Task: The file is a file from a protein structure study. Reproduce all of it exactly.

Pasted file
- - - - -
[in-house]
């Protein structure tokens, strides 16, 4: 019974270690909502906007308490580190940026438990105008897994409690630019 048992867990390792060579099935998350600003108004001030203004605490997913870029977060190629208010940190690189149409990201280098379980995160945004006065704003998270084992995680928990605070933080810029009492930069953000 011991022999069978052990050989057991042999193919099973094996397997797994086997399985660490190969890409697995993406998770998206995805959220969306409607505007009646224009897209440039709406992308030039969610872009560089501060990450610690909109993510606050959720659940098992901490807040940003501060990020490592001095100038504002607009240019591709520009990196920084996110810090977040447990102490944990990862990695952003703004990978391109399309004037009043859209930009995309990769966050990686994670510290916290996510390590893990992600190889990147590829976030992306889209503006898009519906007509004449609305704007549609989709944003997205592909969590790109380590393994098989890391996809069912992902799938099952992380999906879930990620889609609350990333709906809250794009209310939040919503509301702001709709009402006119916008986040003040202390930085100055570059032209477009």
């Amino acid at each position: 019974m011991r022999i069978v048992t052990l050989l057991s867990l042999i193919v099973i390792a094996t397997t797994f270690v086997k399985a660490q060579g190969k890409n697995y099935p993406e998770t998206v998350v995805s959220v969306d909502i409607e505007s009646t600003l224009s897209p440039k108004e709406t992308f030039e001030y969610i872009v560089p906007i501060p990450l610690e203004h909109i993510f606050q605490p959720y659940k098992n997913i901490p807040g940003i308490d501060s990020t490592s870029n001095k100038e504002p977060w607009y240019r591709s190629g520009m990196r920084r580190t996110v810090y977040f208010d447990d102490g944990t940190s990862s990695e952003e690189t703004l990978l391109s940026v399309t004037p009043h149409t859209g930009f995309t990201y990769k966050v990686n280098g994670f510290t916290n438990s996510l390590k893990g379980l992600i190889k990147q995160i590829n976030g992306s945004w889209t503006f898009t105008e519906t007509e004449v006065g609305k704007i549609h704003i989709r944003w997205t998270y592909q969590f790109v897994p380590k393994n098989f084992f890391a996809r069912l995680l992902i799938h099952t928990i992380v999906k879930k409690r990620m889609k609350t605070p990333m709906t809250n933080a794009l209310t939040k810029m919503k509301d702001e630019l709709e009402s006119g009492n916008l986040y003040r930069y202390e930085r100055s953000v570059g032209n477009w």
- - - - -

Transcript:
[in-house]
């Protein structure tokens, strides 16, 4: 019974270690909502906007308490580190940026438990105008897994409690630019 048992867990390792060579099935998350600003108004001030203004605490997913870029977060190629208010940190690189149409990201280098379980995160945004006065704003998270084992995680928990605070933080810029009492930069953000 011991022999069978052990050989057991042999193919099973094996397997797994086997399985660490190969890409697995993406998770998206995805959220969306409607505007009646224009897209440039709406992308030039969610872009560089501060990450610690909109993510606050959720659940098992901490807040940003501060990020490592001095100038504002607009240019591709520009990196920084996110810090977040447990102490944990990862990695952003703004990978391109399309004037009043859209930009995309990769966050990686994670510290916290996510390590893990992600190889990147590829976030992306889209503006898009519906007509004449609305704007549609989709944003997205592909969590790109380590393994098989890391996809069912992902799938099952992380999906879930990620889609609350990333709906809250794009209310939040919503509301702001709709009402006119916008986040003040202390930085100055570059032209477009």
């Amino acid at each position: 019974m011991r022999i069978v048992t052990l050989l057991s867990l042999i193919v099973i390792a094996t397997t797994f270690v086997k399985a660490q060579g190969k890409n697995y099935p993406e998770t998206v998350v995805s959220v969306d909502i409607e505007s009646t600003l224009s897209p440039k108004e709406t992308f030039e001030y969610i872009v560089p906007i501060p990450l610690e203004h909109i993510f606050q605490p959720y659940k098992n997913i901490p807040g940003i308490d501060s990020t490592s870029n001095k100038e504002p977060w607009y240019r591709s190629g520009m990196r920084r580190t996110v810090y977040f208010d447990d102490g944990t940190s990862s990695e952003e690189t703004l990978l391109s940026v399309t004037p009043h149409t859209g930009f995309t990201y990769k966050v990686n280098g994670f510290t916290n438990s996510l390590k893990g379980l992600i190889k990147q995160i590829n976030g992306s945004w889209t503006f898009t105008e519906t007509e004449v006065g609305k704007i549609h704003i989709r944003w997205t998270y592909q969590f790109v897994p380590k393994n098989f084992f890391a996809r069912l995680l992902i799938h099952t928990i992380v999906k879930k409690r990620m889609k609350t605070p990333m709906t809250n933080a794009l209310t939040k810029m919503k509301d702001e630019l709709e009402s006119g009492n916008l986040y003040r930069y202390e930085r100055s953000v570059g032209n477009w």